By The Guardian
Billy bookcases, sheepskin rugs and meatballs are set to make their debut on Oxford Street. In a moment that marked a big shift in the retail landscape, Ikea announced this week it was taking over Topshop’s former flagship store in London’s most famous shopping district.
The market for furnishings and home accessories has boomed as people have worked from home during the pandemic, and there is every sign that sofas and throw cushions could soon be filling the empty floorspace left by the retreat of physical fashion retailers.
Lucy Stainton, the commercial director at the high street analysts Local Data Company, said: “Fashion has been consistently retrenching from the high street for a number of years, compounded by the pandemic with people investing less in their wardrobes as we were at home for such a prolonged period. With a number of high street fashion brands rationalising their estates either organically or through a restructuring, many units have been left vacant as a result.”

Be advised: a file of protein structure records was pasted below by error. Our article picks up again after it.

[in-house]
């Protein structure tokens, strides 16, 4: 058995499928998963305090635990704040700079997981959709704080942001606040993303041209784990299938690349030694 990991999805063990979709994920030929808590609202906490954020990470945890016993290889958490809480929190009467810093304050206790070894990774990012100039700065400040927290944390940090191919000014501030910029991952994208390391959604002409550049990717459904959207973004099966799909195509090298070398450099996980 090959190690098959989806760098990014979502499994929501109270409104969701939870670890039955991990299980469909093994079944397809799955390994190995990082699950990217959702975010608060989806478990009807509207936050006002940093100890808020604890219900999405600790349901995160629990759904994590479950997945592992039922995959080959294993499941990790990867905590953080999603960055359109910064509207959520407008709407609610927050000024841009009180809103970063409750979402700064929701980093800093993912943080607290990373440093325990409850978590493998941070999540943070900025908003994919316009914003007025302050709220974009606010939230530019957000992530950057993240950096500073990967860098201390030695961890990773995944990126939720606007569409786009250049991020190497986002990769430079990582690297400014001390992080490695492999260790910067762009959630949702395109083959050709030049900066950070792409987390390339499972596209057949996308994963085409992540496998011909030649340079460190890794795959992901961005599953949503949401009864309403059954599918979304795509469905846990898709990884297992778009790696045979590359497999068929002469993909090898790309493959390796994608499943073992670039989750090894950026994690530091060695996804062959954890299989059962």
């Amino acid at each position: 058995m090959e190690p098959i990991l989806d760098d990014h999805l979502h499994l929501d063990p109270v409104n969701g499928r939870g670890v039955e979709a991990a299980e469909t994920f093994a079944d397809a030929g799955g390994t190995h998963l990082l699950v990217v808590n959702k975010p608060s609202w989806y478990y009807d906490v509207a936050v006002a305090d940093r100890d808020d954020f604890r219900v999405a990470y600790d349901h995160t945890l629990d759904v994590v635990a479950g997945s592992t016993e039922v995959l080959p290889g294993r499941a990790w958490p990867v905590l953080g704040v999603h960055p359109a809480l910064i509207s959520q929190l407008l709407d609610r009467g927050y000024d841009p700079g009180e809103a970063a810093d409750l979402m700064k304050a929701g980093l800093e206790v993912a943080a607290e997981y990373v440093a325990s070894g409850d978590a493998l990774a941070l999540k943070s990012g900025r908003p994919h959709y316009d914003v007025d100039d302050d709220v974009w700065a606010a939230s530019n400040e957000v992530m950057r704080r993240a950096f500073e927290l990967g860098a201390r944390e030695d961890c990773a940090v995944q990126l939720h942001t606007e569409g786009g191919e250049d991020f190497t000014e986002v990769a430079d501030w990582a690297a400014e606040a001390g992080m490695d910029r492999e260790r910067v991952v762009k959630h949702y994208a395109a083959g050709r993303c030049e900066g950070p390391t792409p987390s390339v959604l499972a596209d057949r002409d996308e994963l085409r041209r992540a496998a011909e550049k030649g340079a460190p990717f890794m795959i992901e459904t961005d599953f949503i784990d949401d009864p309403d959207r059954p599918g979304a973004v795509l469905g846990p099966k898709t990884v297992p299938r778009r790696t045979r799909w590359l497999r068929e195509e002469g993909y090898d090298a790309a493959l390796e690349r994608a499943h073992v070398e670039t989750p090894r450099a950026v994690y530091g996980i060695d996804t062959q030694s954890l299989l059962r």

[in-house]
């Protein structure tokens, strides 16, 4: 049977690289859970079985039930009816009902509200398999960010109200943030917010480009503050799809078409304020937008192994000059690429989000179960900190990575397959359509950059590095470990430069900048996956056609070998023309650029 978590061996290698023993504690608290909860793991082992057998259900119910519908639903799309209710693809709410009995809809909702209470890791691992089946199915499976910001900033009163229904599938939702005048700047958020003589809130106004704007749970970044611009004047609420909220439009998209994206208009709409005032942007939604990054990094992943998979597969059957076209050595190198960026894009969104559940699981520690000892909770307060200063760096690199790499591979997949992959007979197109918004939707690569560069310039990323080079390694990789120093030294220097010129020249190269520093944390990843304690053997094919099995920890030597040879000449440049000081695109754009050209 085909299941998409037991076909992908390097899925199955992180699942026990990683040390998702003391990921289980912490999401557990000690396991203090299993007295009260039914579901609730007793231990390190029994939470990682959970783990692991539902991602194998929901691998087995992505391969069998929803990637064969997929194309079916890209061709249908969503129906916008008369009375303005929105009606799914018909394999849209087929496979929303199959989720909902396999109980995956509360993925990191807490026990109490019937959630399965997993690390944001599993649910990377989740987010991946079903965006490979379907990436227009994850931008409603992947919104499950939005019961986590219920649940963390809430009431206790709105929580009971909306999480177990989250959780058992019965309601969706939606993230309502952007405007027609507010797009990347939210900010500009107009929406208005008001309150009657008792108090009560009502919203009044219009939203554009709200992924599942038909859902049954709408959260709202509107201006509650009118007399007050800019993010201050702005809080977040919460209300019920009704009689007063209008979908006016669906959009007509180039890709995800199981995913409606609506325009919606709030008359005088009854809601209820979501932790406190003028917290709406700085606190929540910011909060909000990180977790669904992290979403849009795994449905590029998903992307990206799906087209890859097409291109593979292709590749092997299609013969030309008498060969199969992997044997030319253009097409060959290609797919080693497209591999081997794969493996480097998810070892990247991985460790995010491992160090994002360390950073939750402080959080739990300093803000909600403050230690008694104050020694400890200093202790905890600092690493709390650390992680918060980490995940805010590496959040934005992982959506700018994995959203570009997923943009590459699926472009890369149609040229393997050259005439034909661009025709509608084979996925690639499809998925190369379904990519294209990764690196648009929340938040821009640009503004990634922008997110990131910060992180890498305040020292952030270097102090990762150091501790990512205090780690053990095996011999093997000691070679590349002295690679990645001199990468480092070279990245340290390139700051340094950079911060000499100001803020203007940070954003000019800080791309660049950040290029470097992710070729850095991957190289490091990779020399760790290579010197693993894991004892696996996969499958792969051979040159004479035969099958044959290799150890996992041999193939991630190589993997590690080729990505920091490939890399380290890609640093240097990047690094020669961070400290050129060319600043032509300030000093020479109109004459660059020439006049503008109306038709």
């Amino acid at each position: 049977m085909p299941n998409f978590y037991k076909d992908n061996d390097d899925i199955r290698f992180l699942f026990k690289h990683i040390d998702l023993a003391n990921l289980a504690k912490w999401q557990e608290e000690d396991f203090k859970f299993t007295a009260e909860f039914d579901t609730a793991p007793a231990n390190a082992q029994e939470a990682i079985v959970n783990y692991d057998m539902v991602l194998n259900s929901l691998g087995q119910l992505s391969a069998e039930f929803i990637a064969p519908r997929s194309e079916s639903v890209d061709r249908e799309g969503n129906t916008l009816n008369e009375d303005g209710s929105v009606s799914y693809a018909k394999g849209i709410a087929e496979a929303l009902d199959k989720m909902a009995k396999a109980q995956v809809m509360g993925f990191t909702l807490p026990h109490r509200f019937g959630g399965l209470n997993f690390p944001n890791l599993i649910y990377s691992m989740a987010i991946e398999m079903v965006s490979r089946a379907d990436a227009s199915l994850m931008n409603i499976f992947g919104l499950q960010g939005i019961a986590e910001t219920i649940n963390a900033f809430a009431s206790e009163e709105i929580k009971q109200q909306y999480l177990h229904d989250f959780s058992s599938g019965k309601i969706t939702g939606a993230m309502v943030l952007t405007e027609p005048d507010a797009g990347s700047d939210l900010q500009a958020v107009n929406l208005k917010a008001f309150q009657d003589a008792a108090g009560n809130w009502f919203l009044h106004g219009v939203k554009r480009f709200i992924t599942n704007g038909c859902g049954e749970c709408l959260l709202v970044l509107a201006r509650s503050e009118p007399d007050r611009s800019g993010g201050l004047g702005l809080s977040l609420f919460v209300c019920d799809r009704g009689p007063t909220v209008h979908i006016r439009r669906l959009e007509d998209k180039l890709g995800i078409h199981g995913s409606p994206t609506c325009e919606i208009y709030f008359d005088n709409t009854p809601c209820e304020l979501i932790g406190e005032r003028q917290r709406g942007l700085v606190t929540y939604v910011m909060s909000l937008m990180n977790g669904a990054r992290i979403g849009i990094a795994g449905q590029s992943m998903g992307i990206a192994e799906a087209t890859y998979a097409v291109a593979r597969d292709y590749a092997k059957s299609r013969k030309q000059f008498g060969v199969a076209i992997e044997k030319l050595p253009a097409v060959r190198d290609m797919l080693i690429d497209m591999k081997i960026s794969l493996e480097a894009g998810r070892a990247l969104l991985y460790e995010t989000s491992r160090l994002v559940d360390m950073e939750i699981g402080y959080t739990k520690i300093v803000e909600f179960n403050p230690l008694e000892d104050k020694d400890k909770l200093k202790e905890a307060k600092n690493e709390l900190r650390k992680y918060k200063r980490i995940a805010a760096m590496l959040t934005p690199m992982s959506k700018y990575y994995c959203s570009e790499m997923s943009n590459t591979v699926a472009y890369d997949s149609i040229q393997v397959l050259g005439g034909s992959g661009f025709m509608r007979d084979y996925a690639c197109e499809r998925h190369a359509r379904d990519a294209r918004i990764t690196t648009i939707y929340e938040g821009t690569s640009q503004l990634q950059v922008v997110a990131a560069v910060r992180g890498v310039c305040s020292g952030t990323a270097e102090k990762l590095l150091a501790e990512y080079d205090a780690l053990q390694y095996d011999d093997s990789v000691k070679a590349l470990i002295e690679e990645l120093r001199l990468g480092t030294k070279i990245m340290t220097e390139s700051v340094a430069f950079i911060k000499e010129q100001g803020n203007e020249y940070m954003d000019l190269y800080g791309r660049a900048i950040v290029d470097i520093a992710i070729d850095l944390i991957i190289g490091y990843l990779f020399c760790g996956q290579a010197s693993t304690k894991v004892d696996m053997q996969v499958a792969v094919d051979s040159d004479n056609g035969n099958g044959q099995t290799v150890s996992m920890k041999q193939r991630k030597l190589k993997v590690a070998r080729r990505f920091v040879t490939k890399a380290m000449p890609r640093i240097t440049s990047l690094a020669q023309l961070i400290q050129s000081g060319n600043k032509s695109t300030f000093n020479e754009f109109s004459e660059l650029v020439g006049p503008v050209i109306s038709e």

Ikea’s move into town puts it up against H&M and Zara, which have set up specialist homewares chains, as well as more traditional outlets such as Next and John Lewis and upstarts such as Anthropolgie, Arket and Urban Outfitters, which present shoppers with a lifestyle mix of fashion and home kit.
Online specialists including Made.com and Loaf have also put down markers on the high street to publicise their businesses, while the DIY specialists B&Q and Homebase are testing out small stores. John Lewis tried to draw in shoppers for its new Anyday low-price homewares range with pop-up standalone stores in some shopping centres, and is looking for more small high street spaces.
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